From 2017-2018, I took a Graduate Diploma in Interior Design at Chelsea College of Arts, which is part of UAL / University of the Arts London. I got a bunch of questions about why I was doing it, what it was like, and whether it was worth it, so today I’m dishing the deets.
Chelsea’s Graduate Diploma Interior Design is the equivalent of the third year of an interior design undergraduate course. It’s full time – around 35 hours in the classroom and an additional four to six hours of homework every week.
Probably 50% of the other students on the course were straight out of a BA (mainly in design or architecture). The rest were a little older. A few were around my age (34 at the time), and had worked in practice for a few years or were shifting their career focus. I was only one of three who had kids.
I was also in a very small minority – maybe four out of the 56 students on the course – with no academic design background. The standard was high, which was both very exciting and a little bit unnerving!
Why Study an Interior Design Course At All?
There are plenty of successful designers who don’t have any academic qualifications. I did go back and forth a bit wondering whether it was really worth spending the time and the money (nearly £10K at the time, which has since increased), especially when my business was starting to take off without it.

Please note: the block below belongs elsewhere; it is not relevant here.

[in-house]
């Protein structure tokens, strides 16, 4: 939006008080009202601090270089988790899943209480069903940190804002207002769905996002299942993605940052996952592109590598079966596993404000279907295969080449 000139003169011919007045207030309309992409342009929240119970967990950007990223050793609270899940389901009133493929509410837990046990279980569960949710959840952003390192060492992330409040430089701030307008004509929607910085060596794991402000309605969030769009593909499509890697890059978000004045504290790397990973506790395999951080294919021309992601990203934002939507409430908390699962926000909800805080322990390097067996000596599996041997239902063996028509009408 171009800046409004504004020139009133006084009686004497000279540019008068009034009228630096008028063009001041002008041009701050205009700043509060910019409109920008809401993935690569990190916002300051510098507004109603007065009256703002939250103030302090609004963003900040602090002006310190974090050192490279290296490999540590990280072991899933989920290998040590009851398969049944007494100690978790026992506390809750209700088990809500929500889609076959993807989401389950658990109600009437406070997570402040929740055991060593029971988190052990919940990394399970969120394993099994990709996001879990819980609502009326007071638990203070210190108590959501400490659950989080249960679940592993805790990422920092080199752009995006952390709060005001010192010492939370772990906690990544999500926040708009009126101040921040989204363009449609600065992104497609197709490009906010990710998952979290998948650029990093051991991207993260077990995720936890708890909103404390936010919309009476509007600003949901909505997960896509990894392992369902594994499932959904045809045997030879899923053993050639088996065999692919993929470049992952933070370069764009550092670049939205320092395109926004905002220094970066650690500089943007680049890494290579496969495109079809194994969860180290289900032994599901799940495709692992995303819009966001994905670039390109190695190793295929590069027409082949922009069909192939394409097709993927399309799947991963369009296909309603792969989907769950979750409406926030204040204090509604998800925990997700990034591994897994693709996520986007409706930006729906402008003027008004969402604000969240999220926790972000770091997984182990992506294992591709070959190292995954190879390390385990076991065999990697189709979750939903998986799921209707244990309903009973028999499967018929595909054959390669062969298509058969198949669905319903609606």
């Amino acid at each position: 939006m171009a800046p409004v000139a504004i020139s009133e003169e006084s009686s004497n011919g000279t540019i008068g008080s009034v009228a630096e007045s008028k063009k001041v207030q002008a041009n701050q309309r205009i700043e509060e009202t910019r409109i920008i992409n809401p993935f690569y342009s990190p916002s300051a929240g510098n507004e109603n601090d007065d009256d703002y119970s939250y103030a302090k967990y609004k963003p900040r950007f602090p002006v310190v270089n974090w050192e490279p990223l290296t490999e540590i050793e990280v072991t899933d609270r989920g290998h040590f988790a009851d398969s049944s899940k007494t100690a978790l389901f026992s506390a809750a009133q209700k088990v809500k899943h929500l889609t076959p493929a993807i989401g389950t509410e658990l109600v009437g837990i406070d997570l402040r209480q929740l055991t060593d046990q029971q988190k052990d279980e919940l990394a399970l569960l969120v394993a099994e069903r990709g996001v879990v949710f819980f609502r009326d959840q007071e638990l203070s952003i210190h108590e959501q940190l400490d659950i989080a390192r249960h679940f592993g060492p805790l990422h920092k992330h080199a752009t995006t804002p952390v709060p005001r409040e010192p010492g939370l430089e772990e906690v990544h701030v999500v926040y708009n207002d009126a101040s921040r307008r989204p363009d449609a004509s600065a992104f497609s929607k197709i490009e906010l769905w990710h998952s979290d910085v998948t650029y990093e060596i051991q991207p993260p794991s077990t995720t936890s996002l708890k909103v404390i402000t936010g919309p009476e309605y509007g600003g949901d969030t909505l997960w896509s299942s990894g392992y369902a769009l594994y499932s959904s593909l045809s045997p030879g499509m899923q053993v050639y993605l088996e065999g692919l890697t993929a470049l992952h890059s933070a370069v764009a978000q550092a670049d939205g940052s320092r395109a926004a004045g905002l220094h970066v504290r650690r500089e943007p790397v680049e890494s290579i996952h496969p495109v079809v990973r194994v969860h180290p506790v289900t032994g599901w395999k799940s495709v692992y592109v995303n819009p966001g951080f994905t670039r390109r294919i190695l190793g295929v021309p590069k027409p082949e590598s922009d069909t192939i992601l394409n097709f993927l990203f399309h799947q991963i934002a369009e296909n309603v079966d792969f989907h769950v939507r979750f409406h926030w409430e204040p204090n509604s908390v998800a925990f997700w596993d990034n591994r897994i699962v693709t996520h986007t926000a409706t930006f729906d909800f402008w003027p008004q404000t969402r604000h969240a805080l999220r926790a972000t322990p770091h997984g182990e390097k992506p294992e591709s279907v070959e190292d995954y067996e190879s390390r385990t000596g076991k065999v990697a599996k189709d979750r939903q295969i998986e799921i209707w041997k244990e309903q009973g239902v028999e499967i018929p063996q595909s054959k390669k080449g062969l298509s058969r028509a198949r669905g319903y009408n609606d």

Initially, my main reasoning for biting the bullet and actually doing it was that, should I ever want to go and work for an interior design firm, it’s really hard to get a job with no formal qualifications, regardless of experience. I also wanted to learn more about the practical aspects of running a design business, which would be hard to teach myself.
Why Choose UAL Chelsea?
UAL Chelsea has an excellent academic reputation. I wanted a course geared toward professional practice, rather than learning things like how to coordinate patterns when you’re decorating your living room. I also didn’t want a course that just anyone could do. Hence choosing a graduate diploma over a certificate or something similar – this course assumed you already had a background in design, even if it wasn’t necessarily interiors.
I considered other schools before I picked UAL Chelsea, including RCA, the Inchbald, and KLC. I applied to and got offers at both KLC and Chelsea. KLC is a private school, and their Interior Design diploma course is £26K. Honestly, I couldn’t justify that even if I had had the money. KLC does have a cheaper online-learning option, but I really wanted to meet people through whichever course I did, so that steered me back towards Chelsea.
UAL is in the top five art and design schools in the world, and in the top two in the UK. RCA is number one, but they didn’t have an equivalent program (only an MA, if I remember correctly). Initially, I had concerns that the program would be more weighted toward the arts and not as practical as I wanted. During my interview, though, the course leader resolutely assured me that that was not the case.
What Is UAL Chelsea’s Graduate Diploma: Interior Design Actually Like?
The first couple of weeks into the course had me doubting my decision a little bit. Contrary to what I’d been told in my interview, the course most definitely is arts focused. A lot of the early content covered spatial design, installations and visiting art galleries. There wasn’t a lot of actual interior design.
That said, I learnt a few new practical skills – model making and a bit of AutoCAD, most notably. And the course bombarded me, in a very good way, with mountains of inspiration.
The course is split into two main units – one residential and one commercial. There is a third unit that focuses more on the theory, history, language and methodology. That unit ran throughout the course and informed the two more practical units.